Archery

Of all the many accuracy-oriented sports, archery is definitely my favourite one. Competitors use bows to fire their arrows into a target. This tends to be a series of increasingly smaller concentric circles. The archer who can hit their arrow closest to the centre circle (the bullseye) is the winner.

This sport requires a great deal of practice to perfect. Over time, the body of an archer will adapt to holding a bow. The muscles used to shoot will grow. Their aim will improve as well. Shooting an arrow can take some getting used to. That is why the best archers will usually have practised for several years.

Historical Significance of Archery

Archery was not always a mere sport. For many centuries, the bow and arrow was the weapon of choice during battles. The archers of medieval times were highly valued for their ability to cut down enemy soldiers. The accuracy of an archer could make or break a fight. Even the famous Battle of Hastings was won thanks to a well-placed arrow.

It is undoubtedly impossible to know precisely how long human beings have been using bows. They were highly versatile weapons which were not just used to fight other humans. They were also utilised in hunting. Early man could kill animals from a distance, and then harvest the meat and pelts. People who owned a bow were far more likely to survive out in the wild.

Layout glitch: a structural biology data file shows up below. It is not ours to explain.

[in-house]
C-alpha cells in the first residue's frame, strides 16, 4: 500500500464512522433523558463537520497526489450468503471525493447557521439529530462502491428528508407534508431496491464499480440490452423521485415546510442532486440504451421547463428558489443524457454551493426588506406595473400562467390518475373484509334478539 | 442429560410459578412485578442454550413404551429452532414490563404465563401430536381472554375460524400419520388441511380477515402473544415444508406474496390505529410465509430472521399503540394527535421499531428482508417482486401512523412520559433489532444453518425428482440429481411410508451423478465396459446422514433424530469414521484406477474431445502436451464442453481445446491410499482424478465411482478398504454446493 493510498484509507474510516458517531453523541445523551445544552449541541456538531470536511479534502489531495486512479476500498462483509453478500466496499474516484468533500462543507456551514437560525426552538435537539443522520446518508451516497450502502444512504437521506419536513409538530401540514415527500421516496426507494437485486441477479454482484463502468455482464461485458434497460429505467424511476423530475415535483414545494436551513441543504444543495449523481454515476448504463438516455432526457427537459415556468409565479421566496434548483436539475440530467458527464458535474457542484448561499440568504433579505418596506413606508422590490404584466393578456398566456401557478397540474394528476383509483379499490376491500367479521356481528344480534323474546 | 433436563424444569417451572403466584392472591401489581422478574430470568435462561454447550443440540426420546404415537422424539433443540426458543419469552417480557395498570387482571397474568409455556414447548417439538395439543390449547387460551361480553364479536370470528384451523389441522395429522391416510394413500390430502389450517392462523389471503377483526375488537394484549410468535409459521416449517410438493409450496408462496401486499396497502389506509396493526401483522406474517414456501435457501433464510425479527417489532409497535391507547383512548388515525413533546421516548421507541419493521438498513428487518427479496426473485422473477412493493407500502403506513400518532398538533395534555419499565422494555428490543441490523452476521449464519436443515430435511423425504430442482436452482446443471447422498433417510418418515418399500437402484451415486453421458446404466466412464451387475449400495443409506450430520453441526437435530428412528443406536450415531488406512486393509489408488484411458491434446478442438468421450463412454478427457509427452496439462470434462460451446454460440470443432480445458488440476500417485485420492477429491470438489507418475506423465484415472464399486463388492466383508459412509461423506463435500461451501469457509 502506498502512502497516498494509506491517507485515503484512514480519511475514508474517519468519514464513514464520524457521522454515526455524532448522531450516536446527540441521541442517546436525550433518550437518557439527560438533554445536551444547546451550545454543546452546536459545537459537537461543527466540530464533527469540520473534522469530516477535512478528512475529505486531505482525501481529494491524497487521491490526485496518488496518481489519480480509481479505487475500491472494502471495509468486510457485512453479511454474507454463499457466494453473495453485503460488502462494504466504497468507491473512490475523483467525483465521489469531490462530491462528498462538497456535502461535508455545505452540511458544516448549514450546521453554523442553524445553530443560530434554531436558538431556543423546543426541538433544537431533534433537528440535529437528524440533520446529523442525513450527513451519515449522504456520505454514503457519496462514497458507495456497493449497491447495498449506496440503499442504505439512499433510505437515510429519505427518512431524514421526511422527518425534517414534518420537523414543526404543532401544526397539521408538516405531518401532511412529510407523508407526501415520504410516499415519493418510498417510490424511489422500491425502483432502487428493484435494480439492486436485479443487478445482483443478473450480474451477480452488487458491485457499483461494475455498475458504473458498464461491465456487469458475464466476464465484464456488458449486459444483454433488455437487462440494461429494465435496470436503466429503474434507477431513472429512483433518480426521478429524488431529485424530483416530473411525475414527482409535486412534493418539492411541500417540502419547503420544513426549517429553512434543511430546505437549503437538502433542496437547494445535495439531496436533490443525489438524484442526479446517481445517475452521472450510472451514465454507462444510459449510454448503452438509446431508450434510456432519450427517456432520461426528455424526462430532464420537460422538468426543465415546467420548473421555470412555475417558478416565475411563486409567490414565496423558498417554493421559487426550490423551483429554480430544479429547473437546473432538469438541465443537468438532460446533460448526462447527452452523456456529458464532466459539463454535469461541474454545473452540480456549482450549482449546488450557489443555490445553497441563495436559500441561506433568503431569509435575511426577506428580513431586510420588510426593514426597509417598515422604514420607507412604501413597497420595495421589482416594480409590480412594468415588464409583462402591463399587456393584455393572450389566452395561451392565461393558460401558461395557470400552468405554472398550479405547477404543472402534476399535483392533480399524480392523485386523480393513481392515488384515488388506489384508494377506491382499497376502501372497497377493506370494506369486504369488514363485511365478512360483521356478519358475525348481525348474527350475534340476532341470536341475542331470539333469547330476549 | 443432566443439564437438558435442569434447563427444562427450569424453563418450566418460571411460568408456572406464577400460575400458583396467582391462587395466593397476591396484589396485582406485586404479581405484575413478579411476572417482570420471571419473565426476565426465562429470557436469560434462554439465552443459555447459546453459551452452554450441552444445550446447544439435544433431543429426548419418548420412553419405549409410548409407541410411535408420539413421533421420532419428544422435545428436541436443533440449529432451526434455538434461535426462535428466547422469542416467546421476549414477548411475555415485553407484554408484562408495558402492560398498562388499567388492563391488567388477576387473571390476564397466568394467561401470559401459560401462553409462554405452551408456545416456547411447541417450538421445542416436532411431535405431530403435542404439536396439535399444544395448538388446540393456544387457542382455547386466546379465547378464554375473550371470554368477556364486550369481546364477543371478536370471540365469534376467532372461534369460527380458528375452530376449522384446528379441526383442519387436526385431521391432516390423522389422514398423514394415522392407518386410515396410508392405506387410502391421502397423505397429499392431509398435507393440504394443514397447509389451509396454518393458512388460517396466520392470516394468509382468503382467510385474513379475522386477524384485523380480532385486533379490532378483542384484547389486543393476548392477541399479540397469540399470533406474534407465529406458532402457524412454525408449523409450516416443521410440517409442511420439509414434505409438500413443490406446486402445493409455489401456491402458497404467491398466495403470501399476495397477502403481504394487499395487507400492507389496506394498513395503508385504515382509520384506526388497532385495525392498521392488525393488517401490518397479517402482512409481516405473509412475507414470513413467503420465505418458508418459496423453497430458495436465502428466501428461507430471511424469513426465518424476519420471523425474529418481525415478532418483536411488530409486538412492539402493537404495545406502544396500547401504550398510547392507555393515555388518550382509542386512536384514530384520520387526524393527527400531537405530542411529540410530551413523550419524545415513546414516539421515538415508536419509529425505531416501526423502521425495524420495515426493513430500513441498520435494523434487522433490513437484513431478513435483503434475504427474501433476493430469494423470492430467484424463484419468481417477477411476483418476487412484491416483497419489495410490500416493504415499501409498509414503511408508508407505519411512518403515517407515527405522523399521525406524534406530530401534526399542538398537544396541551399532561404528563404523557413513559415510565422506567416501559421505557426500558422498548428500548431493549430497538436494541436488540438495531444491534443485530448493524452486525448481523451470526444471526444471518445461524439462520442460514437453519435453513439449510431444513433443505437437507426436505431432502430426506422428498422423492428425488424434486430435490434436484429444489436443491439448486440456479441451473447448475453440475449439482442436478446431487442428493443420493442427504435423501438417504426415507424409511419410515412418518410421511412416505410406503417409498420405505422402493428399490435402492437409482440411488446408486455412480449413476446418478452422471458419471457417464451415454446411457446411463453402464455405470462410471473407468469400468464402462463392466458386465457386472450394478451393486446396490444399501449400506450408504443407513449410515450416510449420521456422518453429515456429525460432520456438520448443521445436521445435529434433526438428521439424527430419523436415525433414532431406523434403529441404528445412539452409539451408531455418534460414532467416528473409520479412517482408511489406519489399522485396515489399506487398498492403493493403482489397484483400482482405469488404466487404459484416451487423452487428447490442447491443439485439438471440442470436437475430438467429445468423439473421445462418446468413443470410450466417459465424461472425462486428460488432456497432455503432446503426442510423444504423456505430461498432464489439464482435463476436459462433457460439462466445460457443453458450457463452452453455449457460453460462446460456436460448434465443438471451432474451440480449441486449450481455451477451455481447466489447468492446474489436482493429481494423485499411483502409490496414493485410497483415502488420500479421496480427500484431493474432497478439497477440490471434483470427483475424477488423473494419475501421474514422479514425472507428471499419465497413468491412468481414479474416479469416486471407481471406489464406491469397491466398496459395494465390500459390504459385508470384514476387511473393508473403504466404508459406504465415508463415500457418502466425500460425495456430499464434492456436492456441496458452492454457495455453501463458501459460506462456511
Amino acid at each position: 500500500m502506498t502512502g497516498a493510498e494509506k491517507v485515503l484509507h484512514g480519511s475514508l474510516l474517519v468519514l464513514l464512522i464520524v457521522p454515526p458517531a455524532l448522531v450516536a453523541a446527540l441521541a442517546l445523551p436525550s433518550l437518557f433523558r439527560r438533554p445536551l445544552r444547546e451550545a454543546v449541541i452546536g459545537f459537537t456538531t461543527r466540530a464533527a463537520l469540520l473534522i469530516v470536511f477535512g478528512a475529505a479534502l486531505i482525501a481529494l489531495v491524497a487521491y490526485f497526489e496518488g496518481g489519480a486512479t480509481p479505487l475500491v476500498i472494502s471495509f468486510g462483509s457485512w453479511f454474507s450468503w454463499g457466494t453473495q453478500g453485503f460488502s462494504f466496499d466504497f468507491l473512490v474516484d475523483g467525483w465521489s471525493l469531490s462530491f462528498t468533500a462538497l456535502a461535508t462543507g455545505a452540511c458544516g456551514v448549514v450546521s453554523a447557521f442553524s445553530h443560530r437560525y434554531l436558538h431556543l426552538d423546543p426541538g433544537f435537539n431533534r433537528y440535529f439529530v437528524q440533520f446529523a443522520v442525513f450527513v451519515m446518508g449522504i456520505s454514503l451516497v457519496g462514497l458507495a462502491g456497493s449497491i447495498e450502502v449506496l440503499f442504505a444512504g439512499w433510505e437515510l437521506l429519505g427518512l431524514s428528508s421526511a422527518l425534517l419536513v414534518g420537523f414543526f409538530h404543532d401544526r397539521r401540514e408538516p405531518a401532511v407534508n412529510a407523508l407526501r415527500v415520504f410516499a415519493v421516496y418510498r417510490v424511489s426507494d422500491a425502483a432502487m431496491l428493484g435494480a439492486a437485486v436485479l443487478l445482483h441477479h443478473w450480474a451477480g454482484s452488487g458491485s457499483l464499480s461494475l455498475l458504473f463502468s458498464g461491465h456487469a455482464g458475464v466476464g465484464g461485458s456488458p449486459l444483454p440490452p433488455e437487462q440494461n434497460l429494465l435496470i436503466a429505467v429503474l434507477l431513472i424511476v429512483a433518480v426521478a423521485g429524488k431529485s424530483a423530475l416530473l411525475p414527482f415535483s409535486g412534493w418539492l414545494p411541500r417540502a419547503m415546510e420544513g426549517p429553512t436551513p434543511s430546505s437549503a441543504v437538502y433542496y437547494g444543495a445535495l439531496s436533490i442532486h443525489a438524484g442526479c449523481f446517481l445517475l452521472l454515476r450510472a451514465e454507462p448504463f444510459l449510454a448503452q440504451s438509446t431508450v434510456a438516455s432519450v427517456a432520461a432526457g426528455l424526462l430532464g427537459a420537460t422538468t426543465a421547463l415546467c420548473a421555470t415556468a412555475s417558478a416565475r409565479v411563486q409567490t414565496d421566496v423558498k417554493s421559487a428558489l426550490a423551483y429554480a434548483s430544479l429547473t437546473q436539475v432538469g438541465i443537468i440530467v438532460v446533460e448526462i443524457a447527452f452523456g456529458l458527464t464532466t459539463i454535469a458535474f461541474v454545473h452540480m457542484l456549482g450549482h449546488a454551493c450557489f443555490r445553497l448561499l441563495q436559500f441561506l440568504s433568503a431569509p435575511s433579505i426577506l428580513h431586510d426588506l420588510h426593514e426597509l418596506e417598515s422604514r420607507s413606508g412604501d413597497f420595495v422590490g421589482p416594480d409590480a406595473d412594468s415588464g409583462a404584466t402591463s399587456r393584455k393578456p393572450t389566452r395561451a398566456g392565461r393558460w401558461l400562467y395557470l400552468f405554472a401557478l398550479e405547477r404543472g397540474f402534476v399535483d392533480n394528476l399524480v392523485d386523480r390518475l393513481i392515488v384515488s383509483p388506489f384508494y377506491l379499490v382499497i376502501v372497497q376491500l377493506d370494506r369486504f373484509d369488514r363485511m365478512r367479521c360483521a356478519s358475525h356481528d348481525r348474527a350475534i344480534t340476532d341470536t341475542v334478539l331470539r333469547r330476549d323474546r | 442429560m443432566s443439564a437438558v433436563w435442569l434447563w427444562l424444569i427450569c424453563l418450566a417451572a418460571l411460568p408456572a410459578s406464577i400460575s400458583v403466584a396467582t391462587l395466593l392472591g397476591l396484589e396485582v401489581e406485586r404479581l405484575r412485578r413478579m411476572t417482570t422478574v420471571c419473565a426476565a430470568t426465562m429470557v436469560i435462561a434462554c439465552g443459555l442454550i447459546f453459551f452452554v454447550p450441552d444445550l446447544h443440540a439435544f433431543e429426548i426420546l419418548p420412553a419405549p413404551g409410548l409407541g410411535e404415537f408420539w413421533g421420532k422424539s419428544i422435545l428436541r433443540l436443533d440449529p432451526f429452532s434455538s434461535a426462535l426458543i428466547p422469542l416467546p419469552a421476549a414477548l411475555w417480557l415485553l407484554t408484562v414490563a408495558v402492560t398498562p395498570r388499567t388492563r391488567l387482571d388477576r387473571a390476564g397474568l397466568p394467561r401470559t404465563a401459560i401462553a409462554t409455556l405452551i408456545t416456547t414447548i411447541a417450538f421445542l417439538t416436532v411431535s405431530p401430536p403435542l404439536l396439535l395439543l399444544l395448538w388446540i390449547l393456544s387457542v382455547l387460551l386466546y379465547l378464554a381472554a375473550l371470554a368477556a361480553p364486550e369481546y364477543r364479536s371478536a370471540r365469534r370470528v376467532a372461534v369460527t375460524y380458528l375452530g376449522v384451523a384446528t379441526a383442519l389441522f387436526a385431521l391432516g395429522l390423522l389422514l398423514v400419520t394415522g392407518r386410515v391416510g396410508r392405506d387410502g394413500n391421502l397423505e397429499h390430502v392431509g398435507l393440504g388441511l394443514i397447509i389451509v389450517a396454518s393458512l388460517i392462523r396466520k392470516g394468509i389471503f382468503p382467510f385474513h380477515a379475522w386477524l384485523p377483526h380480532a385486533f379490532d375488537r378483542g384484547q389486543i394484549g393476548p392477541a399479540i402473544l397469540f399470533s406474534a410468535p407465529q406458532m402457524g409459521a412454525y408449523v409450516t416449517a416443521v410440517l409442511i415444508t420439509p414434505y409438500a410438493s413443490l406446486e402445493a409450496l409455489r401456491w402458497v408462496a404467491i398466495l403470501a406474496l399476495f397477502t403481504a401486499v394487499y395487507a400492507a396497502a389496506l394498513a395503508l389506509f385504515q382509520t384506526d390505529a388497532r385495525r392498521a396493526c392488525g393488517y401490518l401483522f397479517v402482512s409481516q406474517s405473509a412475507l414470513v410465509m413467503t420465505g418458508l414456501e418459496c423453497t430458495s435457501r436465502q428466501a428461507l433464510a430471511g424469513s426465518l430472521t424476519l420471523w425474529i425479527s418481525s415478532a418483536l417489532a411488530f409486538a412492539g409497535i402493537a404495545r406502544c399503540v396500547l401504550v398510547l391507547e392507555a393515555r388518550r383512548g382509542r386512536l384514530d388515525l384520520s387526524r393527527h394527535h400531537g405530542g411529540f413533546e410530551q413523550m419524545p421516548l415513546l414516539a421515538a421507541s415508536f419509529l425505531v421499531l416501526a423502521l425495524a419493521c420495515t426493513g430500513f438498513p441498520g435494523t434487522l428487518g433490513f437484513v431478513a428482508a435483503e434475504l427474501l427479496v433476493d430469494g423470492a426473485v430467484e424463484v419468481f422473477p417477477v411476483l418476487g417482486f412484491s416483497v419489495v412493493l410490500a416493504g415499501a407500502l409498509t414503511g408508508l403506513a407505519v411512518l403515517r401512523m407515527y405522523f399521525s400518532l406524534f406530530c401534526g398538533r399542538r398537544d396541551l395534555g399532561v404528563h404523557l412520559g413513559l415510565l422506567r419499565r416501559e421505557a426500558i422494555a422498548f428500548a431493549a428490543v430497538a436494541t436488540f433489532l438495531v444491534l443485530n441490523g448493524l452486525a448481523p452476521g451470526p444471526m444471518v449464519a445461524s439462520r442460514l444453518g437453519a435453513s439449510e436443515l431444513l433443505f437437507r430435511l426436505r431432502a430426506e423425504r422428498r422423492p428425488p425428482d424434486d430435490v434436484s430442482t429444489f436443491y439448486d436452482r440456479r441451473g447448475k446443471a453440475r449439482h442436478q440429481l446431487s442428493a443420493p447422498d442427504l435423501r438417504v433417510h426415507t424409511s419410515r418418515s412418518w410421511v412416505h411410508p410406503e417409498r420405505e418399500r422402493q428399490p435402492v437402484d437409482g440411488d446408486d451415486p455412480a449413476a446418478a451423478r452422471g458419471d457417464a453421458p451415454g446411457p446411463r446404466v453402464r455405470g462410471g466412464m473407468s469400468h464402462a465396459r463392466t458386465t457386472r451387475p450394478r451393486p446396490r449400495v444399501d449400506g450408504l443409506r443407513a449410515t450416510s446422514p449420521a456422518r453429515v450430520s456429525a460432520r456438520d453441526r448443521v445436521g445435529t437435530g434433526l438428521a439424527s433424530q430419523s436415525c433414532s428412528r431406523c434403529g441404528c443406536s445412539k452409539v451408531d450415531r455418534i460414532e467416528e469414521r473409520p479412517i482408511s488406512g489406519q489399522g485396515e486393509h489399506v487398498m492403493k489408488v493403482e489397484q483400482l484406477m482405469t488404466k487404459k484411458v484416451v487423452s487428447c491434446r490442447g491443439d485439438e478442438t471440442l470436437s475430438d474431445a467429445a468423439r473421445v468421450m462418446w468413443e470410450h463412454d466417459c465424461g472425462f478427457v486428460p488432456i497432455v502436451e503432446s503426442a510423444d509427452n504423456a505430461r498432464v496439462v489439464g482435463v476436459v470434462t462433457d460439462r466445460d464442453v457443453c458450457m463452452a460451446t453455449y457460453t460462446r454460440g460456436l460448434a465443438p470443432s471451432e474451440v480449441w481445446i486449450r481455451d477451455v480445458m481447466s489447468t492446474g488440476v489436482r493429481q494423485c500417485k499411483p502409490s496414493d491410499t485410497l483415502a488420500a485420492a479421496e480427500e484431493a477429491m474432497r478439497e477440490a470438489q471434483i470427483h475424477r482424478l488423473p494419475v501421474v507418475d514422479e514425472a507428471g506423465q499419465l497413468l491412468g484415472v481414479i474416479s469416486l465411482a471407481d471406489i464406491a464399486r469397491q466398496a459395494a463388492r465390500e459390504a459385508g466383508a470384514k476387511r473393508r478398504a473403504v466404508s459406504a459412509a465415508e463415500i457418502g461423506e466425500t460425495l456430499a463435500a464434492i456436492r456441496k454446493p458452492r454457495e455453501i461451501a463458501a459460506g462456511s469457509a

Local Archery Clubs

In the UK, there are numerous clubs where people can learn how to hold and fire a bow accurately. Archery clubs are usually designed for adolescents. However, there are some for adults as well. These clubs are typically held at local recreation centres. Organisations such as the Scouts often utilise them to teach their members how to shoot bows.